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commented Nov 16, 2018

@chrcoluk

if I try all the others I get "jq not found" ....

That's because it's not installed or in your $PATH

... jq is more bloated than sed so I dont see the logic in replacing sed with jq

jq is BY FAR alot more efficient than anything else at processing JSON.

-P is invalid flag for grep

From grep --help:

  -P, --perl-regexp         PATTERN is a Perl regular expression

PCRE - Perl Compatible Regular Expressions

The problem with the original is it outputs with v at the start which needs removing, otherwise its perfect.

How would that be a problem? Im curious.

append this to end cut -c 2-

Using cut makes alot less sense than the above quotes

From @peschu123 Post's

grep -Po '"tag_name": "\K.*?(?=")'

to

grep -Po '"tag_name": "v\K.*?(?=")'

A single character gets rid of your ennemy.

curl --silent "https://api.github.com/repos/$1/releases/latest" | # Get latest release from GitHub api grep '"tag_name":' | # Get tag line sed -E 's/.*"([^"]+)".*/\1/' | # Pluck JSON value cut -c 2- # Remove v

By the looks of this one, it also seems you could use a Markdown syntax refresher course, dear sysadmin

@oslivan

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commented Nov 30, 2018

Very nice.

@hoto

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commented Dec 14, 2018

Perfect. Thanks.

@Zeka13

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commented Dec 24, 2018

awesome

@paulequilibrio

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commented Dec 24, 2018

See https://stackoverflow.com/questions/3074288/get-url-after-curl-is-redirected

An easier way:

$ curl -fsSLI -o /dev/null -w %{url_effective} https://github.com/hadolint/hadolint/releases/latest && echo
https://github.com/hadolint/hadolint/releases/tag/v1.15.0

Thanks a lot for that!

@wweir

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commented Jan 19, 2019

curl -s "https://api.github.com/repos/$REPO/releases/latest" | awk -F '"' '/tag_name/{print $4}'

@vwal

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commented Jan 30, 2019

Anyone know why this doesn't work on aws/aws-cli releases? It has releases, but

curl "https://api.github.com/repos/aws/aws-cli/releases/"

produces:

{
  "message": "Not Found",
  "documentation_url": "https://developer.github.com/v3/repos/releases/#get-the-latest-release"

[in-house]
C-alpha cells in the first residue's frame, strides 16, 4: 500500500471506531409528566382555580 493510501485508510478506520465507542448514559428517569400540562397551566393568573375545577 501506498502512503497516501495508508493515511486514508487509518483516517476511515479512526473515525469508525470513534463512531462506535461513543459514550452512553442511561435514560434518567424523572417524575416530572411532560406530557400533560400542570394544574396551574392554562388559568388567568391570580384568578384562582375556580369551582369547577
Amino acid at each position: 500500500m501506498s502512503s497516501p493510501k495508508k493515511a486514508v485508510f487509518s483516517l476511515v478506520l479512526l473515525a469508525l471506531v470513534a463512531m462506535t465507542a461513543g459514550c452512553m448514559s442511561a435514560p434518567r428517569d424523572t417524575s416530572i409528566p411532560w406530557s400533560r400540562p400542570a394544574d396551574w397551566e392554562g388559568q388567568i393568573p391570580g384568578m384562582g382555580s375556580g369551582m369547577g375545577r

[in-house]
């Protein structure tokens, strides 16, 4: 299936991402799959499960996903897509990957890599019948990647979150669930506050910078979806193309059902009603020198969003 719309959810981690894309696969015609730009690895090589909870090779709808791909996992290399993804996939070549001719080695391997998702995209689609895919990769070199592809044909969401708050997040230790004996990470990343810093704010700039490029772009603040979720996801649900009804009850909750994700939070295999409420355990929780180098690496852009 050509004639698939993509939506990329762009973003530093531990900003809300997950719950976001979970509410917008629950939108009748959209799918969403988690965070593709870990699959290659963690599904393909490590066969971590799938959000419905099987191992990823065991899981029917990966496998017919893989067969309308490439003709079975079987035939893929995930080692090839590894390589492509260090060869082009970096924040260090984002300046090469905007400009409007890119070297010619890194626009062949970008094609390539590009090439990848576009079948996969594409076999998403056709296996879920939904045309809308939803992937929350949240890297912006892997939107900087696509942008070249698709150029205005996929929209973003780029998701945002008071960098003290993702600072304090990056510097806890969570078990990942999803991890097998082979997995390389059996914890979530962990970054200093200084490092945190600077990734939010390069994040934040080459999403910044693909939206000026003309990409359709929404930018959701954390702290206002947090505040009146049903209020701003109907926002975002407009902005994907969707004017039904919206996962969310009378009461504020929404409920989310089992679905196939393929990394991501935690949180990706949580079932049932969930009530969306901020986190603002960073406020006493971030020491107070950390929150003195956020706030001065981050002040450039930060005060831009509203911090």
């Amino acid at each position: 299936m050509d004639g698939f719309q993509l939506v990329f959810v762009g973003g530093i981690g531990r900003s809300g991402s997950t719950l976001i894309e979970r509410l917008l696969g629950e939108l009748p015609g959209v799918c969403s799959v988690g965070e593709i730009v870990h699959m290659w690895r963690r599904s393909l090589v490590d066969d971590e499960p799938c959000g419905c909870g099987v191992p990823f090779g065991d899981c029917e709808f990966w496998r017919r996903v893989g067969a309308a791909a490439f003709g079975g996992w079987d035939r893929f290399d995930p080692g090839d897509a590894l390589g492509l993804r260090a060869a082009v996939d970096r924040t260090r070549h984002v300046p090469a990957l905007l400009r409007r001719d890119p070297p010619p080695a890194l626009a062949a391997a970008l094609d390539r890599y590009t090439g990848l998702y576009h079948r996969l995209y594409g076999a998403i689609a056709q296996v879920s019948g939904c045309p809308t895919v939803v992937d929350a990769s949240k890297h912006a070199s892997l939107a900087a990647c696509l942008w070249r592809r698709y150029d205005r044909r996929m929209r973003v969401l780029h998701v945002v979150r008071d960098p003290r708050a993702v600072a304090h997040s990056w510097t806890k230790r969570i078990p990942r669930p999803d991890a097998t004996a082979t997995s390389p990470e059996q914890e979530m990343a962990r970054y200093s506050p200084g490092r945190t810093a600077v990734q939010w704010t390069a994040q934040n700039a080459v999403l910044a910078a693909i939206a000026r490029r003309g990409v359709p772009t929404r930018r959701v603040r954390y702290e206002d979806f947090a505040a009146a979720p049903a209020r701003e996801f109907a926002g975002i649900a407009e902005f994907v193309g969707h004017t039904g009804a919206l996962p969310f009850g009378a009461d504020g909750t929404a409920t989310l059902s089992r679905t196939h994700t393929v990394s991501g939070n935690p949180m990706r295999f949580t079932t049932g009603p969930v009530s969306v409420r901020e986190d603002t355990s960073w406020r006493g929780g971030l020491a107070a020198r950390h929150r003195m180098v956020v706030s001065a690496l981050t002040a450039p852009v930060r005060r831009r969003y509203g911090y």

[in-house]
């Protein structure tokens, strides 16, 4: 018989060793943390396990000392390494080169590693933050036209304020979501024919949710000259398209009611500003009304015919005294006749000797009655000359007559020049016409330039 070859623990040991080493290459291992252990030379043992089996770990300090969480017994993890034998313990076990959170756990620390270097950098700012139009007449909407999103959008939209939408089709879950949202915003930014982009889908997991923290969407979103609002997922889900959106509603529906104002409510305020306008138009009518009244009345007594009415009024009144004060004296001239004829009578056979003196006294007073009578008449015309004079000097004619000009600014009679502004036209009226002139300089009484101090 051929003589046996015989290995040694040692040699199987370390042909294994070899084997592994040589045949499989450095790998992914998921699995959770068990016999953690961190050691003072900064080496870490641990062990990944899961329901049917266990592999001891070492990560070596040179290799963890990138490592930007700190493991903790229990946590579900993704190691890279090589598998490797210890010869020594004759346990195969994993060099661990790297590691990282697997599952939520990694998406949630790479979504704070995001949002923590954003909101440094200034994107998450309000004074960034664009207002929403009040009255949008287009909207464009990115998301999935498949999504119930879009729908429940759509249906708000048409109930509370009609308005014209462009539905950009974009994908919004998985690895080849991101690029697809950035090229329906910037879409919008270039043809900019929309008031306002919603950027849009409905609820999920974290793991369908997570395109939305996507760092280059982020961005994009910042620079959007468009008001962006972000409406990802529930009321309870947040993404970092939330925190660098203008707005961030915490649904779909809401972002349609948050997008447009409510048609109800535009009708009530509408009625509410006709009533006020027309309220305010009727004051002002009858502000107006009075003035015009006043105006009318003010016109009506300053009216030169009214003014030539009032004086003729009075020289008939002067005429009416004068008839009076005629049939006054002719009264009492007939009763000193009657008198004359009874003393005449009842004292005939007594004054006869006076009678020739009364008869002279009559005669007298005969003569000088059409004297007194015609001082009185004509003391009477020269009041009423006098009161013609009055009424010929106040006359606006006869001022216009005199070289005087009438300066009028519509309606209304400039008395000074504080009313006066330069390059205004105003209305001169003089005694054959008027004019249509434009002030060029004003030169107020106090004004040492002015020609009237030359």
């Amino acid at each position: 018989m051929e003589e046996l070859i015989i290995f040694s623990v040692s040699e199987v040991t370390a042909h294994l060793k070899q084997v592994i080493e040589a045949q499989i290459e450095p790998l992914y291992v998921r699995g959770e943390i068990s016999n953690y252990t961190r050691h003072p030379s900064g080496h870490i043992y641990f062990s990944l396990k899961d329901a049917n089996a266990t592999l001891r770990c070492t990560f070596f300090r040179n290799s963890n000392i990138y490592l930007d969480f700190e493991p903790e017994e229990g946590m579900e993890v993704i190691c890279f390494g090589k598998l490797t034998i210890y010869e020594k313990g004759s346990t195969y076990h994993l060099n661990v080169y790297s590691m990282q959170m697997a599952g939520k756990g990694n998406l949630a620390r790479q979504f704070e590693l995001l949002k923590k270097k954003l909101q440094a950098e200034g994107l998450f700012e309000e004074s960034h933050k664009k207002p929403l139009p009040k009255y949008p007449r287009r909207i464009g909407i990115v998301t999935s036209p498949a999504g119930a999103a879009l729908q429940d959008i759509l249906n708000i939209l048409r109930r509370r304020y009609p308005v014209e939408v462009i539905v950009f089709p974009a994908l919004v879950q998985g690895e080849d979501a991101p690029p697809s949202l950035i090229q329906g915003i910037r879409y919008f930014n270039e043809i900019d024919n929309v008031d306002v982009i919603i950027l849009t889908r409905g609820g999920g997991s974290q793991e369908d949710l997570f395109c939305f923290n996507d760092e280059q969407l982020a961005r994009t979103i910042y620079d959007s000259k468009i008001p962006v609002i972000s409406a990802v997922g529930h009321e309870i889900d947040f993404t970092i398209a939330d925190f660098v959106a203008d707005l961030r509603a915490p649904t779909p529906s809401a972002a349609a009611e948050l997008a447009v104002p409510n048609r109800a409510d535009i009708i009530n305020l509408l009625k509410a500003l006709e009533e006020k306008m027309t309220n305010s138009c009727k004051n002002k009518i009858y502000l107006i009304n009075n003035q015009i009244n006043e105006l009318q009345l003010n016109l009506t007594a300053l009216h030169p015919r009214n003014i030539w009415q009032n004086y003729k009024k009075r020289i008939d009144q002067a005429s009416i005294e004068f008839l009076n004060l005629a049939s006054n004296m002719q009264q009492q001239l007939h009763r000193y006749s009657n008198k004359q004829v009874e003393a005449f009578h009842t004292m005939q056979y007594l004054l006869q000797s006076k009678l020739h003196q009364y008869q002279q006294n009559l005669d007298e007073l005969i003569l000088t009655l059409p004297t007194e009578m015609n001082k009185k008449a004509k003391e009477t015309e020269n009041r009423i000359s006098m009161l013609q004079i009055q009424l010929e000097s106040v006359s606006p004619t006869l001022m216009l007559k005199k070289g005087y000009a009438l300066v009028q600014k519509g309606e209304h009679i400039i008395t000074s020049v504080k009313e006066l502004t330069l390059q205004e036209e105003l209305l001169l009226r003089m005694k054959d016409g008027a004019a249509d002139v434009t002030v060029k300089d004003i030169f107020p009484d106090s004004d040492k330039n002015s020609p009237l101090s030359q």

}
@dan-compton

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commented Feb 3, 2019

@wval

curl "https://api.github.com/repos/aws/aws-cli/tags" | jq '.[].name'          
  % Total    % Received % Xferd  Average Speed   Time    Time     Time  Current
                                 Dload  Upload   Total   Spent    Left  Speed
  0     0    0     0    0     0      0      0 --:--:-- --:--:-- --:--100 12643  100 12643    0     0  17366      0 --:--:-- --:--:-- --:--:-- 17366
"2.0.0dev0"
"1.16.96"
"1.16.95"
"1.16.94"
"1.16.93"
"1.16.92"
"1.16.91"
"1.16.90"
"1.16.89"
"1.16.88"
"1.16.87"
"1.16.86"
"1.16.85"
"1.16.84"
"1.16.83"
"1.16.82"
"1.16.81"
"1.16.80"
"1.16.79"
"1.16.78"
"1.16.77"
"1.16.76"
"1.16.75"
"1.16.74"
"1.16.73"
"1.16.72"
"1.16.71"
"1.16.70"
"1.16.69"
"1.16.68"
@nouchka

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commented Feb 4, 2019

@maboloshi

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commented Feb 17, 2019

get_latest_release_number() {
  curl --silent "https://github.com/$1/releases/latest" | sed 's#.*tag/\(.*\)\".*#\1#'
}

# Usage
# $ get_latest_release_number "creationix/nvm"
# v0.34.0
@michaeltryby

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commented Mar 5, 2019

Windows cmd no dependencies ...

FOR /F delims^=^"^ tokens^=2 %%g IN ('curl --silent %LATEST_URL%') DO ( set "LATEST_TAG=%%~nxg" )

@bitmvr

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commented Mar 6, 2019

A more pure approach with no dependencies on jq.

Replace ${user} with the user/organization name and ${repository} with the project name in the one-liner below.

latest_tag_url=$(curl -sI https://github.com/${user}/${repository}/releases/latest | grep -iE "^Location:"); echo "${latest_tag_url##*/}"

What is it doing?